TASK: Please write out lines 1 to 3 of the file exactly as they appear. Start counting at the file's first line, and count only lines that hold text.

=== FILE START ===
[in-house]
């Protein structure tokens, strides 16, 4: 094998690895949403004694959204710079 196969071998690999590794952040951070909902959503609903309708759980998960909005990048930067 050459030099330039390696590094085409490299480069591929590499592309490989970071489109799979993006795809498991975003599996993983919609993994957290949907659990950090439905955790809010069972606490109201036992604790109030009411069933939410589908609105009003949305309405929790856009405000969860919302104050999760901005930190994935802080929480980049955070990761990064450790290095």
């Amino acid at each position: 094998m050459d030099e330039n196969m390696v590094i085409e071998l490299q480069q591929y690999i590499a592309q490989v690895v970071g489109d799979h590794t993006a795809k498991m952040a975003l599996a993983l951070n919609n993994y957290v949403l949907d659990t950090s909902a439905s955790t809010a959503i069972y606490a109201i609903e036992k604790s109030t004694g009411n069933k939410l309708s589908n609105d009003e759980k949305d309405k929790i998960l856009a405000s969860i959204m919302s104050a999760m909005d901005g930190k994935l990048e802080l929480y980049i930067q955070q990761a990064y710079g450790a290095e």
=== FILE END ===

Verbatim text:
[in-house]
């Protein structure tokens, strides 16, 4: 094998690895949403004694959204710079 196969071998690999590794952040951070909902959503609903309708759980998960909005990048930067 050459030099330039390696590094085409490299480069591929590499592309490989970071489109799979993006795809498991975003599996993983919609993994957290949907659990950090439905955790809010069972606490109201036992604790109030009411069933939410589908609105009003949305309405929790856009405000969860919302104050999760901005930190994935802080929480980049955070990761990064450790290095």
């Amino acid at each position: 094998m050459d030099e330039n196969m390696v590094i085409e071998l490299q480069q591929y690999i590499a592309q490989v690895v970071g489109d799979h590794t993006a795809k498991m952040a975003l599996a993983l951070n919609n993994y957290v949403l949907d659990t950090s909902a439905s955790t809010a959503i069972y606490a109201i609903e036992k604790s109030t004694g009411n069933k939410l309708s589908n609105d009003e759980k949305d309405k929790i998960l856009a405000s969860i959204m919302s104050a999760m909005d901005g930190k994935l990048e802080l929480y980049i930067q955070q990761a990064y710079g450790a290095e």